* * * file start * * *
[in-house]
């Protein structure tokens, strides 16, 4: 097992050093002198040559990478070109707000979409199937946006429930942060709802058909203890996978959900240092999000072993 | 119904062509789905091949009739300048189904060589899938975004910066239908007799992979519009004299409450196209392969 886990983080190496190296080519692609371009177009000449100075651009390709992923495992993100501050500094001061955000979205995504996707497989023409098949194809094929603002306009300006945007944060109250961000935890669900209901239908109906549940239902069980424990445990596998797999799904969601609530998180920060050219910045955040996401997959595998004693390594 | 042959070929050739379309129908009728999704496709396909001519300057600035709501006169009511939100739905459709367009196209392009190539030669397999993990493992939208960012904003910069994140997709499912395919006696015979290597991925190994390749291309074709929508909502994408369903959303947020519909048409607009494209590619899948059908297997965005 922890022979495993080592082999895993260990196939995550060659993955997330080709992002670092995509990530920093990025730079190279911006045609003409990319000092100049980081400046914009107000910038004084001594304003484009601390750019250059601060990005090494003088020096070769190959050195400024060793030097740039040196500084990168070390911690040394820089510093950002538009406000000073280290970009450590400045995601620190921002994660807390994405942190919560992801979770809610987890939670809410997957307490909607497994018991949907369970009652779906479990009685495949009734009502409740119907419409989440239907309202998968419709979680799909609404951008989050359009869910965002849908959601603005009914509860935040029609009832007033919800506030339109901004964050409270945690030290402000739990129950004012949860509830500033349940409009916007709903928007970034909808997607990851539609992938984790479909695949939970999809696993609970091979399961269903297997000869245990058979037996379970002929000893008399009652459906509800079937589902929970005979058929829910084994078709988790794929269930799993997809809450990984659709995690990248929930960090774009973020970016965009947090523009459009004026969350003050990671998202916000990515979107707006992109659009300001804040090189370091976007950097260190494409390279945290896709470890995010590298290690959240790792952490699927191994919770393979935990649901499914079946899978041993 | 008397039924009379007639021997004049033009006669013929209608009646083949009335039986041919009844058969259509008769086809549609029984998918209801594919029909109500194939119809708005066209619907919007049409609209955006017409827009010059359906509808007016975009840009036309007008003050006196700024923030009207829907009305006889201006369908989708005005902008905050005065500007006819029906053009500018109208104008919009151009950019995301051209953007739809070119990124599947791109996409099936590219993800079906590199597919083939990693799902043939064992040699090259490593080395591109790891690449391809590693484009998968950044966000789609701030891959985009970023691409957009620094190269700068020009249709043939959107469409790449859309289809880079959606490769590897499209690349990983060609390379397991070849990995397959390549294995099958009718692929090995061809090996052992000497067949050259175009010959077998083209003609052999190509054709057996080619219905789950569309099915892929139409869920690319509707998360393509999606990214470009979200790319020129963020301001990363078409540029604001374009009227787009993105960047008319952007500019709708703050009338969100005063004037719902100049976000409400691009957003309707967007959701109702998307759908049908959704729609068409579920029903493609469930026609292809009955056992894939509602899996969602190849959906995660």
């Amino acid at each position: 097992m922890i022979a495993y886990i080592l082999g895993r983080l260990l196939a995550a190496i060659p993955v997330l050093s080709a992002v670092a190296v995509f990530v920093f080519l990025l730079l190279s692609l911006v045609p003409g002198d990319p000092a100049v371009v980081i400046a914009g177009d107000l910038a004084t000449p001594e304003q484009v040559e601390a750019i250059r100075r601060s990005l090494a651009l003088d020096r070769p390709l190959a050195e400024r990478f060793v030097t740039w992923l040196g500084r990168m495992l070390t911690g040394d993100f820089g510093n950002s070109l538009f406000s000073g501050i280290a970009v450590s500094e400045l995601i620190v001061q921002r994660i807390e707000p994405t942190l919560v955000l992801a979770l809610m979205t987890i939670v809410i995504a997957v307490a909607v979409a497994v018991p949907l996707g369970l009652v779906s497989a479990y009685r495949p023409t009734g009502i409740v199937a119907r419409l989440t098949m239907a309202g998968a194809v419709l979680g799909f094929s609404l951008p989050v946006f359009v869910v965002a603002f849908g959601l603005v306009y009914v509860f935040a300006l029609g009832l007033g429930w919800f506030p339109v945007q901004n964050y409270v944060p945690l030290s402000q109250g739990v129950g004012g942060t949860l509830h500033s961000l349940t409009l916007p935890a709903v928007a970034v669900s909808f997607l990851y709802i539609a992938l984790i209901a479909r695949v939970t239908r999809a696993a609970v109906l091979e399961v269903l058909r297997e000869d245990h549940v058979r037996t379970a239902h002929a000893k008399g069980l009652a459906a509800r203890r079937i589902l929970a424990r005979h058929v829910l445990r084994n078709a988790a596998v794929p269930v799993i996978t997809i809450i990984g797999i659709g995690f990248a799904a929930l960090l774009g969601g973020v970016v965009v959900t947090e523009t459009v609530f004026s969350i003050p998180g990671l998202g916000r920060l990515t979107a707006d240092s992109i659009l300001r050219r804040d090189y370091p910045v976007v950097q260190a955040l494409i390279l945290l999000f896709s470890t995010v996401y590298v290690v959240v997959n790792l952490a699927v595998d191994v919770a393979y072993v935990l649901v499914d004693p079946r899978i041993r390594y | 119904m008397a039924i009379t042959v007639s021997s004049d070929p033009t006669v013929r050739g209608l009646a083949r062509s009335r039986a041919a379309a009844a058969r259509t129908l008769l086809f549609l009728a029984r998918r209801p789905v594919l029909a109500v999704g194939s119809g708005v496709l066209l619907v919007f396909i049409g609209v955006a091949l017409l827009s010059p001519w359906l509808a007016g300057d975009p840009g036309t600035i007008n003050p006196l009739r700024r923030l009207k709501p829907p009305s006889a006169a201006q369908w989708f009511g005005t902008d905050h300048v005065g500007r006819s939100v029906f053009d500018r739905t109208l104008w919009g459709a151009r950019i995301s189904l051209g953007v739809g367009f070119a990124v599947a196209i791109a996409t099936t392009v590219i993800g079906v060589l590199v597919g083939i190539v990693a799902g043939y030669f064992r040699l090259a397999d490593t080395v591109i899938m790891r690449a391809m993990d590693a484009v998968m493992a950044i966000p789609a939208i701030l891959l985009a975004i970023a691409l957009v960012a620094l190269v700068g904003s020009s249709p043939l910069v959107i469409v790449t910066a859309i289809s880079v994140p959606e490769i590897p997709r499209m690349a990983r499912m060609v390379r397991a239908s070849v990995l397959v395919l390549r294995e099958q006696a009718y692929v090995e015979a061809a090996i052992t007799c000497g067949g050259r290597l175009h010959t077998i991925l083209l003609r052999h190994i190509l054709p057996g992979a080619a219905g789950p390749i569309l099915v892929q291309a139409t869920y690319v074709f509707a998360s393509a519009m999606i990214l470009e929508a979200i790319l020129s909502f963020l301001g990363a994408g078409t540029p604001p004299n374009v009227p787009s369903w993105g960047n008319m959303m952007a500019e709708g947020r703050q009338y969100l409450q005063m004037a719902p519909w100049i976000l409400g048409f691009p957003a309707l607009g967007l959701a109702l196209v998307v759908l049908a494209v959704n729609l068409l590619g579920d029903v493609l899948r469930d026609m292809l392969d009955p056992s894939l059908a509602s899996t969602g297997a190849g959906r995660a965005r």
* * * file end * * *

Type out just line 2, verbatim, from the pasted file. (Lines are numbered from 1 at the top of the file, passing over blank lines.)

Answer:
């Protein structure tokens, strides 16, 4: 097992050093002198040559990478070109707000979409199937946006429930942060709802058909203890996978959900240092999000072993 | 119904062509789905091949009739300048189904060589899938975004910066239908007799992979519009004299409450196209392969 886990983080190496190296080519692609371009177009000449100075651009390709992923495992993100501050500094001061955000979205995504996707497989023409098949194809094929603002306009300006945007944060109250961000935890669900209901239908109906549940239902069980424990445990596998797999799904969601609530998180920060050219910045955040996401997959595998004693390594 | 042959070929050739379309129908009728999704496709396909001519300057600035709501006169009511939100739905459709367009196209392009190539030669397999993990493992939208960012904003910069994140997709499912395919006696015979290597991925190994390749291309074709929508909502994408369903959303947020519909048409607009494209590619899948059908297997965005 922890022979495993080592082999895993260990196939995550060659993955997330080709992002670092995509990530920093990025730079190279911006045609003409990319000092100049980081400046914009107000910038004084001594304003484009601390750019250059601060990005090494003088020096070769190959050195400024060793030097740039040196500084990168070390911690040394820089510093950002538009406000000073280290970009450590400045995601620190921002994660807390994405942190919560992801979770809610987890939670809410997957307490909607497994018991949907369970009652779906479990009685495949009734009502409740119907419409989440239907309202998968419709979680799909609404951008989050359009869910965002849908959601603005009914509860935040029609009832007033919800506030339109901004964050409270945690030290402000739990129950004012949860509830500033349940409009916007709903928007970034909808997607990851539609992938984790479909695949939970999809696993609970091979399961269903297997000869245990058979037996379970002929000893008399009652459906509800079937589902929970005979058929829910084994078709988790794929269930799993997809809450990984659709995690990248929930960090774009973020970016965009947090523009459009004026969350003050990671998202916000990515979107707006992109659009300001804040090189370091976007950097260190494409390279945290896709470890995010590298290690959240790792952490699927191994919770393979935990649901499914079946899978041993 | 008397039924009379007639021997004049033009006669013929209608009646083949009335039986041919009844058969259509008769086809549609029984998918209801594919029909109500194939119809708005066209619907919007049409609209955006017409827009010059359906509808007016975009840009036309007008003050006196700024923030009207829907009305006889201006369908989708005005902008905050005065500007006819029906053009500018109208104008919009151009950019995301051209953007739809070119990124599947791109996409099936590219993800079906590199597919083939990693799902043939064992040699090259490593080395591109790891690449391809590693484009998968950044966000789609701030891959985009970023691409957009620094190269700068020009249709043939959107469409790449859309289809880079959606490769590897499209690349990983060609390379397991070849990995397959390549294995099958009718692929090995061809090996052992000497067949050259175009010959077998083209003609052999190509054709057996080619219905789950569309099915892929139409869920690319509707998360393509999606990214470009979200790319020129963020301001990363078409540029604001374009009227787009993105960047008319952007500019709708703050009338969100005063004037719902100049976000409400691009957003309707967007959701109702998307759908049908959704729609068409579920029903493609469930026609292809009955056992894939509602899996969602190849959906995660």